“If you think of parking garages, what they essentially are, they’re just concrete slabs or open-air lots with some white lines so that you know where to park your car,” Ojalvo said.
“What we do, is that first of all we rip out the existing parking system and we replace it with our system, which is cloud-based, and it’s got lots of different features. It’s got features like license-plate recognition, features like biometric recognition, etc. so that you can frictionlessly access the property.”
Once inside, the empty space can support everything from food preparation for meal-delivery services like Uber Eats (also known as dark kitchens, to use industry lingo) to staging areas for package deliveries to pop-up retail stores.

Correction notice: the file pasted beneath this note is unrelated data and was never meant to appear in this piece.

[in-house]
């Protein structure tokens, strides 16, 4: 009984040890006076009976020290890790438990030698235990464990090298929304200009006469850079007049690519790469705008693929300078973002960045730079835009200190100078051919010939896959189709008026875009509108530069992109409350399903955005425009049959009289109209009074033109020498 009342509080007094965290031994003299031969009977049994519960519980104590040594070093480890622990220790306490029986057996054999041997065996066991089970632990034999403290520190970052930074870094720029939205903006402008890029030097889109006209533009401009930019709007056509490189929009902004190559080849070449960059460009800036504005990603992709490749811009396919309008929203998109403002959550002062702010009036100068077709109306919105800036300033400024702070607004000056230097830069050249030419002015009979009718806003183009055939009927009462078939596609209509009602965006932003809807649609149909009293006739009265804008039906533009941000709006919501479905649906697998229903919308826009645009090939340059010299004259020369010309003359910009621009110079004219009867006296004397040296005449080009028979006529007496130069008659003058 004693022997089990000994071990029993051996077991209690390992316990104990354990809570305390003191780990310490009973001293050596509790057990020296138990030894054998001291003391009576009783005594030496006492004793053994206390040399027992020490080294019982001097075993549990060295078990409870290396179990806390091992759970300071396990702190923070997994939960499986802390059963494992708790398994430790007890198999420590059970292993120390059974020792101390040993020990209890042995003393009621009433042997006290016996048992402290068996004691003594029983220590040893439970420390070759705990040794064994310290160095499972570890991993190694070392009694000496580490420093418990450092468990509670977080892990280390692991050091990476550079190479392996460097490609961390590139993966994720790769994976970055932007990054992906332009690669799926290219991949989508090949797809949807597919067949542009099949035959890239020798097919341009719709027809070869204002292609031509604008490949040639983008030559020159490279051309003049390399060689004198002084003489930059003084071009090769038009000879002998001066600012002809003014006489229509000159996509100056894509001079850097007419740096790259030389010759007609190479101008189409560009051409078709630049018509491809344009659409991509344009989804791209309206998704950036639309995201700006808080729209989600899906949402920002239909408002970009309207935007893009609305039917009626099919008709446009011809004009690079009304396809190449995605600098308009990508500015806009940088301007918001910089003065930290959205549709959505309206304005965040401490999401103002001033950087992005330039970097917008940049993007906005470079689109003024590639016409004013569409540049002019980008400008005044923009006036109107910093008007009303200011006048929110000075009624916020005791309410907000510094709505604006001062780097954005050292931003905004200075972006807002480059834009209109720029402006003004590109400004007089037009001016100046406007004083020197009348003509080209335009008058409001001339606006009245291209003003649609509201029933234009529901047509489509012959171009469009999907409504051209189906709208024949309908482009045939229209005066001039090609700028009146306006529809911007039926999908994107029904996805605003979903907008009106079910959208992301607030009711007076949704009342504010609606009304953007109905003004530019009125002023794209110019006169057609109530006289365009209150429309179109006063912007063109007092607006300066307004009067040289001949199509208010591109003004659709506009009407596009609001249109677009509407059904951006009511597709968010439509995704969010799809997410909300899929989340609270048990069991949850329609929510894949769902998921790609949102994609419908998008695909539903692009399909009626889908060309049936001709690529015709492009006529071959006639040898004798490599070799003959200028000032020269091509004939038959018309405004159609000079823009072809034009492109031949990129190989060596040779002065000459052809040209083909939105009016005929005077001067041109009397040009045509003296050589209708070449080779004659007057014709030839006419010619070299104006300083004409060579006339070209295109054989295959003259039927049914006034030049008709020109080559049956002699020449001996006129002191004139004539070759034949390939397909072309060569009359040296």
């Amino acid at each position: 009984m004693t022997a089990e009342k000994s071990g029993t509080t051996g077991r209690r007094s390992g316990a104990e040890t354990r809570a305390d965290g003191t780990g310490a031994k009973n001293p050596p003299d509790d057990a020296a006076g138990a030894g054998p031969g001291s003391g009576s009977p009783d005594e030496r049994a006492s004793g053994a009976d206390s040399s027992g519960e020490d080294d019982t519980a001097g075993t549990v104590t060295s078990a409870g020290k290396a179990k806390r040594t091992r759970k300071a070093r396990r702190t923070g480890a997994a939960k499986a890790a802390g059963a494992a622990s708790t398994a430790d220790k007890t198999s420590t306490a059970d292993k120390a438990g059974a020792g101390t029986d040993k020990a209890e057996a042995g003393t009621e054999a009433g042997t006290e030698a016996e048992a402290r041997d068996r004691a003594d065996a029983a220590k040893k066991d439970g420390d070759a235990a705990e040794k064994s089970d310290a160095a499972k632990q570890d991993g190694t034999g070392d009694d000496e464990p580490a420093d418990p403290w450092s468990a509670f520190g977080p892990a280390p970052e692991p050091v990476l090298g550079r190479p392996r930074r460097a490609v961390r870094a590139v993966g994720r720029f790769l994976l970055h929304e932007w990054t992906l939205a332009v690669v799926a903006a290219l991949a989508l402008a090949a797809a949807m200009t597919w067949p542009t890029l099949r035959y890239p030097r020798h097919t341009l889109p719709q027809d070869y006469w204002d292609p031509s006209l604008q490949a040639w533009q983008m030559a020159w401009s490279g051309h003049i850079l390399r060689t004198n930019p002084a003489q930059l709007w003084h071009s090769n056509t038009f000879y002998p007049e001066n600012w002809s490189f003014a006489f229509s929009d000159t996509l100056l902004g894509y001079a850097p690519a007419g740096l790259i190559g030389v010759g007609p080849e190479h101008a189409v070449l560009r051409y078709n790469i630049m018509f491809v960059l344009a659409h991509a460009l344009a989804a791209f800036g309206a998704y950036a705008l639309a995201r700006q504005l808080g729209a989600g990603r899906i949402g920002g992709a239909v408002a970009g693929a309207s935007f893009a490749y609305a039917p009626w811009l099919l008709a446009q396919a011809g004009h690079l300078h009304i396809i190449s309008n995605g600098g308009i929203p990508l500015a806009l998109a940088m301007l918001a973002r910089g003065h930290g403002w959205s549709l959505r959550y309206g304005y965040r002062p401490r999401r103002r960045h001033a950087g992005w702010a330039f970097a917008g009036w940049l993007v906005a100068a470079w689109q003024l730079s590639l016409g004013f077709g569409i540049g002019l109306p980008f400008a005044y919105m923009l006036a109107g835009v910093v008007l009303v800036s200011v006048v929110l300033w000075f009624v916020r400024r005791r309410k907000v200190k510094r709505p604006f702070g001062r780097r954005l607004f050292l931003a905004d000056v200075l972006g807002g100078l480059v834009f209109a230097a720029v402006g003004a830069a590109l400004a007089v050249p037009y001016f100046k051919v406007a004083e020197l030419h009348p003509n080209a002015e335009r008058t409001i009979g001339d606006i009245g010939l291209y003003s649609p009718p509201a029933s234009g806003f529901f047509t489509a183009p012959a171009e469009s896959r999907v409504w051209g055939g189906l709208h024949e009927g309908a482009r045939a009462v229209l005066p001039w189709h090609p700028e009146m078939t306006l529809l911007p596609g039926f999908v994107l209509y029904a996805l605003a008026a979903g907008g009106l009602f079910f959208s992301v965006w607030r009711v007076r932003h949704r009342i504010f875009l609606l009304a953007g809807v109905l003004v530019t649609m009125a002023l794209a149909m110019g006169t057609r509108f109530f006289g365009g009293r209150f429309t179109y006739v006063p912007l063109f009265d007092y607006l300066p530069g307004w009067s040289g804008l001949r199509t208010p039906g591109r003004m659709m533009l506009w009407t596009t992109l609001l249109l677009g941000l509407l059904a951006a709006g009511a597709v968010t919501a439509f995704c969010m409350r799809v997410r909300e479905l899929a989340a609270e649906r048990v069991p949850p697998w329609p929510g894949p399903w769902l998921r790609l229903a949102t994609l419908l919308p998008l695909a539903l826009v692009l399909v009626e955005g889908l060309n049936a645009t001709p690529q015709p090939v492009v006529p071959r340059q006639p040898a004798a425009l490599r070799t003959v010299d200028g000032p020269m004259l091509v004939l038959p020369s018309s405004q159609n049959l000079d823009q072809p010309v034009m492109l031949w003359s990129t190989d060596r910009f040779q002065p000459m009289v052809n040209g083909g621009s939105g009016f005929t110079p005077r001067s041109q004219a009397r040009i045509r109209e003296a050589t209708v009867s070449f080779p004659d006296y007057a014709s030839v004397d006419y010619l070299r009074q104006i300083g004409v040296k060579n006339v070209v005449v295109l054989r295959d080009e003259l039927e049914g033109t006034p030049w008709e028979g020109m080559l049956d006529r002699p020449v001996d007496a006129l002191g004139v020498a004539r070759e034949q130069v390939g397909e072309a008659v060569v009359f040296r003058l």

He’s calling it “proximity as a service,” a riff on the tech industry’s software as a service.
“If you think about what Amazon does with their servers, you no longer have to buy servers to operate your business, you basically rent" space from their servers, right from the cloud, and they call it infrastructure as a service,” he said. “And that’s what we do, we call it proximity as the service.”
And while it’s a revolution for what many Americans might think of as parking lots, Ojalvo says it’s really just about getting space back that was used for similar logistics problems decades ago.
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